The Merrymen – Merry Christmas with the Merrymen 6.0

Reviewed by on 3rd December, 2017

One thing you’re often told about Christmas music is just how fake it is. How commercial. How plastic. People will inevitably start talking about “White Christmas” being recorded in a swelteringly hot studio in May, as written by Irving Berlin, who was Jewish.

Some of that is certainly true. And yet, those same people will never talk about Irving Berlin, on New Years Day in 1940, overcome with emotion as a few rare snowflakes dropped down from a California sky, remembering the death of his baby son, twelve years earlier almost to the day. Christmas music walks a fine line between the fake and the real, and they’re almost always tangled together.

This Christmas album by the Merrymen is a shining example of just that. The Merrymen were by far the internationally most recognised Bajan group of their generation, but much of their success lied precisely in not sounding like their were from Barbados at all. At a time when Bajan music was innovating like crazy and bursting with creative energy, the Merrymen made a virtue out of being safe, gentle, impeccably recorded and sounding like a decade-old white folk group. Do you think Harry Belafonte’s version of “Mary’s Boy Child” comes across as having anything Caribbean completely smoothed down? You should hear the Merrymen’s version, which ups the gentle guitar picking and bubblegum harmonies and is almost implausibly even less soulful. As Calypso, which the sleeve claims it is, it’s utterly, irredeemably fake.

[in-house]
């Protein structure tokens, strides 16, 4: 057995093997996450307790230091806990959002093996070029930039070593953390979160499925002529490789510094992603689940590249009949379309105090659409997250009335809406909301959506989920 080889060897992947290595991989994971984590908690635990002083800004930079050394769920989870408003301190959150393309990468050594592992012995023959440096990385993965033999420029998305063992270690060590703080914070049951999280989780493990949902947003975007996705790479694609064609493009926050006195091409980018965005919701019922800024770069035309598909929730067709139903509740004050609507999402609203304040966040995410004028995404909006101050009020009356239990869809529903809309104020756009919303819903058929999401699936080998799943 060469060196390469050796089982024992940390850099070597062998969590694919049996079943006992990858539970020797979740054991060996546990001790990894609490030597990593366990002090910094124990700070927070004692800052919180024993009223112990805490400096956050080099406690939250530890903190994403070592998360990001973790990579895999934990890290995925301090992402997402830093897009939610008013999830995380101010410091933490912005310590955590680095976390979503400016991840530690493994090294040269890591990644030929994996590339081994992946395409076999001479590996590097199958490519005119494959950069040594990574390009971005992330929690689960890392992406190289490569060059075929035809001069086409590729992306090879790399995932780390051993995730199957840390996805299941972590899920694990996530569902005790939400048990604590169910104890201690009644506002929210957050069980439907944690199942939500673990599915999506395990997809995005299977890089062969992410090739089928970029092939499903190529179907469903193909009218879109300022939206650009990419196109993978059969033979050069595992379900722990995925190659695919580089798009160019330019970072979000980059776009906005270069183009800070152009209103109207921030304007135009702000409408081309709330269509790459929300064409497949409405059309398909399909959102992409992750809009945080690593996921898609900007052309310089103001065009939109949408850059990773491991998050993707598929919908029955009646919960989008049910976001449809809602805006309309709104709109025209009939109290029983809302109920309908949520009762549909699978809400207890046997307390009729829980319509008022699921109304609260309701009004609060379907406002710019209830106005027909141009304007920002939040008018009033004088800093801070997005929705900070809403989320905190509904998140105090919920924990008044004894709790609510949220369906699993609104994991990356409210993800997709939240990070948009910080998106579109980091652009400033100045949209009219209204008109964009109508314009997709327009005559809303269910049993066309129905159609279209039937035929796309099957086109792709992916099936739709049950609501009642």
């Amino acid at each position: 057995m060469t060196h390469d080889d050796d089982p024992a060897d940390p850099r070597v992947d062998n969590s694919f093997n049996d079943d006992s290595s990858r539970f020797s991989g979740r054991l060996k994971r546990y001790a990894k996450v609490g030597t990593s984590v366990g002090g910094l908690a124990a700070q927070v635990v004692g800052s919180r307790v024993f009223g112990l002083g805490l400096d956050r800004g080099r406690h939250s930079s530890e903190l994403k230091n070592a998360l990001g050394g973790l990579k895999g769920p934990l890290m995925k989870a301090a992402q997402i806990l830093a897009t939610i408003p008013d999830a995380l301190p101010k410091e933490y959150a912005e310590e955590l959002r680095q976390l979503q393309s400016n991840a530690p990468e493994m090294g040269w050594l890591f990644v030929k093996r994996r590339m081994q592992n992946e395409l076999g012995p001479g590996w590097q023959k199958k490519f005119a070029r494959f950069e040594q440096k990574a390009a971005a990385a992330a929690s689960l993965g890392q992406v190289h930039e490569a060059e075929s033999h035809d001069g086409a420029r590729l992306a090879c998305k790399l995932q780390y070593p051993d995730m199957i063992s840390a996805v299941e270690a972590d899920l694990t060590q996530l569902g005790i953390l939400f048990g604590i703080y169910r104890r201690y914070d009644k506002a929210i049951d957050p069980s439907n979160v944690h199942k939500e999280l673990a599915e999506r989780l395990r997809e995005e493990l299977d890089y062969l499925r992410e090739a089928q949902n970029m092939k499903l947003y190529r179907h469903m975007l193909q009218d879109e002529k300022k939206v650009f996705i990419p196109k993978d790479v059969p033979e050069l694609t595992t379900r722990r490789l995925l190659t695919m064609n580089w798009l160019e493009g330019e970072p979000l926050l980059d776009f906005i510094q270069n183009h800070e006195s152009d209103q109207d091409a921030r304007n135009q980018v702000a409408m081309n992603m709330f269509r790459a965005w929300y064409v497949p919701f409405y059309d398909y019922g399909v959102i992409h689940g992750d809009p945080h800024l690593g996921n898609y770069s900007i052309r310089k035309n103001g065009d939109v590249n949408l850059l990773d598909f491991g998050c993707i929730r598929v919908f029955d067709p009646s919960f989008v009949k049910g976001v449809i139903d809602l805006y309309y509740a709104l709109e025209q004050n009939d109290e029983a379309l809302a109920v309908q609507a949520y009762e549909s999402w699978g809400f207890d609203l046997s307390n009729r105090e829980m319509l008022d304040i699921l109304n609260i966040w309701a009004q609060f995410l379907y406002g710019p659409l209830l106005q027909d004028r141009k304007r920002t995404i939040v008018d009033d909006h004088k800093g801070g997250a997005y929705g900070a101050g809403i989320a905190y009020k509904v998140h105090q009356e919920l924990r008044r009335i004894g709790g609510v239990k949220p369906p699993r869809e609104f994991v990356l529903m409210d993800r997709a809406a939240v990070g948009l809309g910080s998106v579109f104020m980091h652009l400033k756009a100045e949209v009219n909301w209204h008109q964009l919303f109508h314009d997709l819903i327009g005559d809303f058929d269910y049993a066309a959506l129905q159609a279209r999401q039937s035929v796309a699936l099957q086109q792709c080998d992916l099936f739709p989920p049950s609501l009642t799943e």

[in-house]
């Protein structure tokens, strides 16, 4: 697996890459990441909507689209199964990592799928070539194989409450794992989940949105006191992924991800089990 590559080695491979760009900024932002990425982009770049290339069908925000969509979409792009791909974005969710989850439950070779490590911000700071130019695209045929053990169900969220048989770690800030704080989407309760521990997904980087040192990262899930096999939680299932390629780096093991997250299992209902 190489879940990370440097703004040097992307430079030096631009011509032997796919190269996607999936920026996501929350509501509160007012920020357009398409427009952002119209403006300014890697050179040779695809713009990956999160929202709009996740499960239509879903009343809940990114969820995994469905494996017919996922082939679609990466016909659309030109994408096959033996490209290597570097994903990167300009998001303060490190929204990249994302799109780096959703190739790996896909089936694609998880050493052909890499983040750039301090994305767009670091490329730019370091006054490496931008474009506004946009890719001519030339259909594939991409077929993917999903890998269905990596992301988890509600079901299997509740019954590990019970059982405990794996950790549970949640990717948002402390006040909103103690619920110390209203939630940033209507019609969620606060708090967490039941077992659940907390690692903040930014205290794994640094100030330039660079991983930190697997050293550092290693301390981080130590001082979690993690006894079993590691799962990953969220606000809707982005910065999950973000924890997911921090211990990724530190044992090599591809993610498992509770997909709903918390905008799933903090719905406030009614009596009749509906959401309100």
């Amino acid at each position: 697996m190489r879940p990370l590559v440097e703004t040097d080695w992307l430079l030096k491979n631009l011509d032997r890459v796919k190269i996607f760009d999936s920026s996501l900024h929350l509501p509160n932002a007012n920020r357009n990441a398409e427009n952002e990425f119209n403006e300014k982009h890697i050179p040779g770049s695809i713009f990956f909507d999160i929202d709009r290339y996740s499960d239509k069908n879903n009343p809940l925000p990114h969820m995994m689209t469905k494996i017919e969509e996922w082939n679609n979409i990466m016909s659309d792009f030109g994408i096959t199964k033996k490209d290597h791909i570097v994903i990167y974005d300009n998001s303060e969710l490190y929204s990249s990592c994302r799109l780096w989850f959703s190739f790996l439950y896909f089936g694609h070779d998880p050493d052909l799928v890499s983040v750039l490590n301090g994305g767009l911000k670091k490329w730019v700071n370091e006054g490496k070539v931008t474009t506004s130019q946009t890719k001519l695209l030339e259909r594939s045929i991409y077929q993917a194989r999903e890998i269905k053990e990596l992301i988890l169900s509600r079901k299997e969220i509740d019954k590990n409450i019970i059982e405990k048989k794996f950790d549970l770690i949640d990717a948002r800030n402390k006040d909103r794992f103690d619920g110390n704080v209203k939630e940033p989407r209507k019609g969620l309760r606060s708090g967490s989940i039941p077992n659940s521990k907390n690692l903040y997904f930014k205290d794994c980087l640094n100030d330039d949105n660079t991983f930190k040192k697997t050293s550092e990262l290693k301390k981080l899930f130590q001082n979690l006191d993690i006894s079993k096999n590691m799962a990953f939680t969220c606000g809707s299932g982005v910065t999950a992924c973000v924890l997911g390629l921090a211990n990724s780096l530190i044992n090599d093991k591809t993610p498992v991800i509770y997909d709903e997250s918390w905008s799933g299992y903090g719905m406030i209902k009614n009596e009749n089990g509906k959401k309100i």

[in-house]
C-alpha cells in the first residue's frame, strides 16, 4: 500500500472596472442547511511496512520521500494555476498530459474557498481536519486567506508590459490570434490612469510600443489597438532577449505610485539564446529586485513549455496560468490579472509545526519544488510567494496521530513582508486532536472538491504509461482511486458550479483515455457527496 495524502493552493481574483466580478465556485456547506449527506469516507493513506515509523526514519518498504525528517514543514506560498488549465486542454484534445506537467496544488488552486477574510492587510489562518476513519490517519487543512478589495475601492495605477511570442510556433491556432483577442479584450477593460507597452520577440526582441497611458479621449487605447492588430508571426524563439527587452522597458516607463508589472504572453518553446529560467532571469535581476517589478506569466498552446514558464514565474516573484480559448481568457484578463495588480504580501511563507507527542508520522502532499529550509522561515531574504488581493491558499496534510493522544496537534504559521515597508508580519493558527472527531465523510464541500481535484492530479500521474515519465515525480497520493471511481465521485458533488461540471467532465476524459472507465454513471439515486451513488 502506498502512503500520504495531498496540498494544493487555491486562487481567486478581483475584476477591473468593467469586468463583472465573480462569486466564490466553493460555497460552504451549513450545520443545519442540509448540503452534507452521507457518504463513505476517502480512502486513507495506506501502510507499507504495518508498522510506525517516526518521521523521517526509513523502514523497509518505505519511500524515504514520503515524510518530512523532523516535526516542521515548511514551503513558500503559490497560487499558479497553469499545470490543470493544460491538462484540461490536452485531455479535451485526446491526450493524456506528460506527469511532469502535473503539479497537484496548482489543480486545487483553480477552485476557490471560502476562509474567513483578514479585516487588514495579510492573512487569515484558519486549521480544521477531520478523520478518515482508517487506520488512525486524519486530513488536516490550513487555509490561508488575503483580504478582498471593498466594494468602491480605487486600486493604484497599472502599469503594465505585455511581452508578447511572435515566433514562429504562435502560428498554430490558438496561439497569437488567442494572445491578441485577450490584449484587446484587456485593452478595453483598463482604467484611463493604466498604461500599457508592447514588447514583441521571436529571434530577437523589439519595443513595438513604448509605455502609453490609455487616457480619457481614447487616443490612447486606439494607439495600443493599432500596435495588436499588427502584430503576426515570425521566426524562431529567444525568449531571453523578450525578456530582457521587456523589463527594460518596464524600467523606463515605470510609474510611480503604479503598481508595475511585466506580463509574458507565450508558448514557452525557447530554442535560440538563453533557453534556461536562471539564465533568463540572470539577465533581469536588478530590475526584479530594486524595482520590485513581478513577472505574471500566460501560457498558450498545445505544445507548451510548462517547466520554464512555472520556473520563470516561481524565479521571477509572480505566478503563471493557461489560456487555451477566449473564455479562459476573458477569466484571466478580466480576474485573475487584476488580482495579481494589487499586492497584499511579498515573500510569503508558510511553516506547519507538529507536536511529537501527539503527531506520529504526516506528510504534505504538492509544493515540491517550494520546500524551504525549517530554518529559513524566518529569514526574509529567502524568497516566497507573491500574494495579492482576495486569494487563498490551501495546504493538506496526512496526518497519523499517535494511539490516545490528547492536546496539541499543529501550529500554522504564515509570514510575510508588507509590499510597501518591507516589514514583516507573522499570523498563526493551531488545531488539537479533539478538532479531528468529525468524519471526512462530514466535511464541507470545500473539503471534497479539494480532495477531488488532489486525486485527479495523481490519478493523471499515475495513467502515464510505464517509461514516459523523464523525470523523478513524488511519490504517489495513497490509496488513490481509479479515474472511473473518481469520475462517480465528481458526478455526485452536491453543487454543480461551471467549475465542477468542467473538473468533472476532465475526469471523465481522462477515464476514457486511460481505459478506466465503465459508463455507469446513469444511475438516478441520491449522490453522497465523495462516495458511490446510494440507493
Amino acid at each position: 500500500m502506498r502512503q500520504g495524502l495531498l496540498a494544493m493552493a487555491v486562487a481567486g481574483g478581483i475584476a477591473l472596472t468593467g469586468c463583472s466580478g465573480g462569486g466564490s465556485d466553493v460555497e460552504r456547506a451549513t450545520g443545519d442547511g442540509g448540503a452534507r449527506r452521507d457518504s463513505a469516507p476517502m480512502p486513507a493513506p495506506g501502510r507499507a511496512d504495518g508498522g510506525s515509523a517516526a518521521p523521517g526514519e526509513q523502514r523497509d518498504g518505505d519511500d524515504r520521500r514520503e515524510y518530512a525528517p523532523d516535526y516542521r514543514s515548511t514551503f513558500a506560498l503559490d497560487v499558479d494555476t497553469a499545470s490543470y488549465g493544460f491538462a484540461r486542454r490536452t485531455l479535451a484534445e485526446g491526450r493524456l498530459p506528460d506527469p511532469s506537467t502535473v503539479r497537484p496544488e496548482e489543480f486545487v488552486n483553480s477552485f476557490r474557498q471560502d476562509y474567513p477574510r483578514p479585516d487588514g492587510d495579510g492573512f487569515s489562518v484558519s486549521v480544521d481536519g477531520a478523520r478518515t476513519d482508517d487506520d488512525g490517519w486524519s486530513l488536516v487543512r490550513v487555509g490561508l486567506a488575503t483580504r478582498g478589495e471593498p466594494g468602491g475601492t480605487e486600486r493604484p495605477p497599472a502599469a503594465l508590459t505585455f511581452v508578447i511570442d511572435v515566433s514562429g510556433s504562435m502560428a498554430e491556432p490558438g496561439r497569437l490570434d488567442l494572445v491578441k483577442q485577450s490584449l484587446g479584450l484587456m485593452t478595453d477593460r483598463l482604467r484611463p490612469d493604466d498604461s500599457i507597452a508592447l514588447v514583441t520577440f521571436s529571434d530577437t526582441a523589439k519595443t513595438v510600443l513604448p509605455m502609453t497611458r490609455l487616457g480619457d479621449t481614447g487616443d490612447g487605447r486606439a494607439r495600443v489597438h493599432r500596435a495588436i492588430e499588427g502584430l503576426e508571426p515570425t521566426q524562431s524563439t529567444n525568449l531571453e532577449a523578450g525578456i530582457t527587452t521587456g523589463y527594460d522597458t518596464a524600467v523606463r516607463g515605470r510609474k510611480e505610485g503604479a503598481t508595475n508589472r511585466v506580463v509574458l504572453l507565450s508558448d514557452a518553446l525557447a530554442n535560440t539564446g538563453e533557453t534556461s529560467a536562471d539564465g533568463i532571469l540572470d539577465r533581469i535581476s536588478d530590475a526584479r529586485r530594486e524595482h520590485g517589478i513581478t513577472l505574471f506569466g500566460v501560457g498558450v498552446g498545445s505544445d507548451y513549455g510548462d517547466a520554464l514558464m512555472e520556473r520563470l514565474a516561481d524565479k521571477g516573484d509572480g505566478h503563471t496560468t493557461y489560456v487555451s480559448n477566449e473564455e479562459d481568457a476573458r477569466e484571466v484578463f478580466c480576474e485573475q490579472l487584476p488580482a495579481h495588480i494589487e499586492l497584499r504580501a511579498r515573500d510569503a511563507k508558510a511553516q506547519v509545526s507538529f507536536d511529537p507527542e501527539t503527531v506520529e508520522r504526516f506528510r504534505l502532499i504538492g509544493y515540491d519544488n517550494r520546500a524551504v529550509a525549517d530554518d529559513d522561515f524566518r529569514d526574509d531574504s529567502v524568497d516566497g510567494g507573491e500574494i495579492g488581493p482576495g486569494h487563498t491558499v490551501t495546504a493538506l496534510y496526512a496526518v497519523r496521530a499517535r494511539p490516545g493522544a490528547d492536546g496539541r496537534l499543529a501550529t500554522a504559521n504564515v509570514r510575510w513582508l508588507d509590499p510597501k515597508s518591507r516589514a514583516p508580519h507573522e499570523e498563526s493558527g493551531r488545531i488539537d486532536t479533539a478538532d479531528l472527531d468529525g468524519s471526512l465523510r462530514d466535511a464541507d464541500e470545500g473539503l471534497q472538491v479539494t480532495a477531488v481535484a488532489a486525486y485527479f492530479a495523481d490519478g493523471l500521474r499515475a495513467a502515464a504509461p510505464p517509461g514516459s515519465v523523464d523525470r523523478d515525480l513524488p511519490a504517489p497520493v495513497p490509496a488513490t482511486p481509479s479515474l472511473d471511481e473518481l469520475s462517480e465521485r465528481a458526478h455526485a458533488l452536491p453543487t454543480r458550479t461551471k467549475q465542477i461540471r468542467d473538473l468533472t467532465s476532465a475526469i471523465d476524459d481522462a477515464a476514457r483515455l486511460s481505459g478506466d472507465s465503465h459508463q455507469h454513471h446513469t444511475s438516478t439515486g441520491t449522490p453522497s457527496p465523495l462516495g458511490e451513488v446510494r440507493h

And yet, that’s not necessarily the measure of a real Christmas album, which this certainly is. Emile Starker has a fantastic, clear, beautifully balanced tenor voice, and the harmonies are clever and evocative. And the love of the holidays shines through, in genuine, heartfelt, and interesting takes on a series of standards. So perhaps it’s worth asking – whose realness are we really striving for?

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Whose music is it, anyway?

The Merrymen create music that sounds more like skiffle pop than Trinidadian calypso. But isn't that their prerogative? Who is to say they don't own it? How much of pop wasn't in its turn influenced by African-American and Caribbean music? Quite beyond cultural politics, this is as pleasant a Christmas album as any, and a blind listen will reward you with a lovely slice of highly polished folk-pop.

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